Sundew Almost in Bloom

I feel like I post about carnivorous bog plants a lot, but I will never get tired of them, they’re so cool! And this is something new – the sundew here has put up flowering stalks and is about to bloom. These photos were taken at the same spot as the spider eating the dragonfly earlier this week. The first one is the basal rosette of the sundew plant with its insect-digesting leaves, and you can see the bases of the brown flowering stalks growing out of the center. The second one is the same plant, with the flower buds at the ends of the stalks in focus.

If I make it back at the right time to catch the flowers when they’re open, I’ll be sure to post those photos too! In the meantime, here are some bonus photos of pitcher plants, just because they’re so pretty.

Bog Beauty

One of the delights of the Northwoods (that’s how they spell it sometimes, here, with no space) is the abundance of bogs. The forest will suddenly open to a flat area sparsely wooded with spruce and tamarack, with shrubs such as leatherleaf and bog rosemary beneath them.

Instead of soil and leaf litter, you’ll find a spongy, wet green carpet of sphagnum moss.

And if you’re lucky… perhaps a decidedly odd-looking flower.

Recognize it? This is the flower of a pitcher plant, which has a adapted to the nutrient-poor conditions of the bog by catching and digesting insects in its water-holding leaves. Bogs form where the water is acidic, which hinders decomposition, meaning when plants die the nutrients their bodies contain are very slow to be recycled back into the system.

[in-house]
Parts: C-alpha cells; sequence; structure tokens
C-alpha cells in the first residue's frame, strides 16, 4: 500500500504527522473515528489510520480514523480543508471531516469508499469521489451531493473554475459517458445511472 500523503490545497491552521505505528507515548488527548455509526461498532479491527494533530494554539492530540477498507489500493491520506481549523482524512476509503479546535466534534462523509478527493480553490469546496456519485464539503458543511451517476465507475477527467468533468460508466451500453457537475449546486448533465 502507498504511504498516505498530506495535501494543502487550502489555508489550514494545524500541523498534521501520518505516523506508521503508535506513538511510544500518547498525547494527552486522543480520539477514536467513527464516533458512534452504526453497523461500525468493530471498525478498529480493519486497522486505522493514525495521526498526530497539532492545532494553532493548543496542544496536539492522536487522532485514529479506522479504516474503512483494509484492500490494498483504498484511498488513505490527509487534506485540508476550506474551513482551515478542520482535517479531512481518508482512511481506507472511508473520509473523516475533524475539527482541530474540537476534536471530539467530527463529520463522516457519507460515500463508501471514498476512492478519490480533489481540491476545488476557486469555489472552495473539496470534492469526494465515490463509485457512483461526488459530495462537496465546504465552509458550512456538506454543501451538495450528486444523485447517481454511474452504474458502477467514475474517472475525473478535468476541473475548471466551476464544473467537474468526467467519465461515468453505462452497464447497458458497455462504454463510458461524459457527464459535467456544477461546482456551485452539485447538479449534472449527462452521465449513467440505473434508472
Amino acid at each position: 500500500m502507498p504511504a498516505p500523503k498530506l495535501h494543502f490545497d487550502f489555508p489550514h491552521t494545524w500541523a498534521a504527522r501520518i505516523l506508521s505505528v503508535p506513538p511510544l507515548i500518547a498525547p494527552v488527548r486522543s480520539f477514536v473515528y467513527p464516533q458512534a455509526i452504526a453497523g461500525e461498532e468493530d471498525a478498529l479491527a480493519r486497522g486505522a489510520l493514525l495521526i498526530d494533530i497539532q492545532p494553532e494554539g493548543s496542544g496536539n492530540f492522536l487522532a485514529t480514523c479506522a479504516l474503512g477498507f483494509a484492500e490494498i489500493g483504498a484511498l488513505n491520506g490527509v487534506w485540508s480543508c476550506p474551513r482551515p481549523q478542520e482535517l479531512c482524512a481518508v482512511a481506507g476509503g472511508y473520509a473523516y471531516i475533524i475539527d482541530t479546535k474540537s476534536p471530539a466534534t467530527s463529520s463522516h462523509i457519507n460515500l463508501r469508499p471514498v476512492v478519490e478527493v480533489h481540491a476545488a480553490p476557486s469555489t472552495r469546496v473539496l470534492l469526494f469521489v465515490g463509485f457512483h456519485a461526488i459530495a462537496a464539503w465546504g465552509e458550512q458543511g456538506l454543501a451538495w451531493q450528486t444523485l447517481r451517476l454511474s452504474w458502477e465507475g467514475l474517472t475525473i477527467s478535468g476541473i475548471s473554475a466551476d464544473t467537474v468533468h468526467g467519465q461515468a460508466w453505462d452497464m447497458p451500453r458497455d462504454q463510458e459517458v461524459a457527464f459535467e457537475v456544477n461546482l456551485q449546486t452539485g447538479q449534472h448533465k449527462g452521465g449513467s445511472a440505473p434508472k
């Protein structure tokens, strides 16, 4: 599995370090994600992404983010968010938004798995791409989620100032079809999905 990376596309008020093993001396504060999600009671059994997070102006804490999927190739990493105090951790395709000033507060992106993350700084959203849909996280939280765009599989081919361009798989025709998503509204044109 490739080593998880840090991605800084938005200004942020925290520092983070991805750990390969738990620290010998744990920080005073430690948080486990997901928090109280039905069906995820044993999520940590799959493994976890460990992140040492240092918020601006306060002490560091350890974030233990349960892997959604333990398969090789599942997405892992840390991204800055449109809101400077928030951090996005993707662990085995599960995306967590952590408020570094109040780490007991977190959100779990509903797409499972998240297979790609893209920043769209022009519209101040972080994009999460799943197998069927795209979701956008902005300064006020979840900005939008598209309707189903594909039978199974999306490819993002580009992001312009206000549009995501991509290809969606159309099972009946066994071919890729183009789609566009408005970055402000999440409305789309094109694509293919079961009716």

The patch of pitcher plants that produced this flower was in pretty sorry shape.

If I’d ventured further into the squishy sphagnum, I could have found some nicer-looking ones, I’m sure. Perhaps another day.

On the Boardwalk

After our boat tour into the Okefenokee, we decided to walk the 0.75-mile boardwalk back to the observation tower.  Okefenokee is really not a swamp at all, but a massive peat bog, and along the boardwalk we saw plentiful Sphagnum moss as well as a few pitcher plants, which are carnivorous.  In a bog the soil tends to be acidic and nitrogen-poor, and carnivorous plants compensate for the lack of nutrients in the soil by trapping and digesting insects.

We looked for Pileated Woodpeckers, because my mother has never seen one, but though we heard them calling and saw the cavities they’d excavated in dead trees we never spotted one.

Finally we reached the tower…

…and at the top we found not a long-haired princess but a birdwatcher from Chicago on vacation with his family.  Like almost every birder I’ve met, he was eager to point out to us the birds he was looking at (and I didn’t have the heart to tell him that there was no way that distant raptor could be a Snail Kite, as we were too far north).  He gave us a tip about where to look for Sandhill Cranes on our way back…

…and what a pair they were, with their magnificent lack of concern for the humans admiring them and photographing them and talking quietly.  Get a load of that yellow eye!

As we walked back, we could hear baby alligators chirping to their mama and Brown-headed Nuthatches calling their squeaky-toy calls in the pines overhead.  Not, overall, a bad way to spend a Sunday.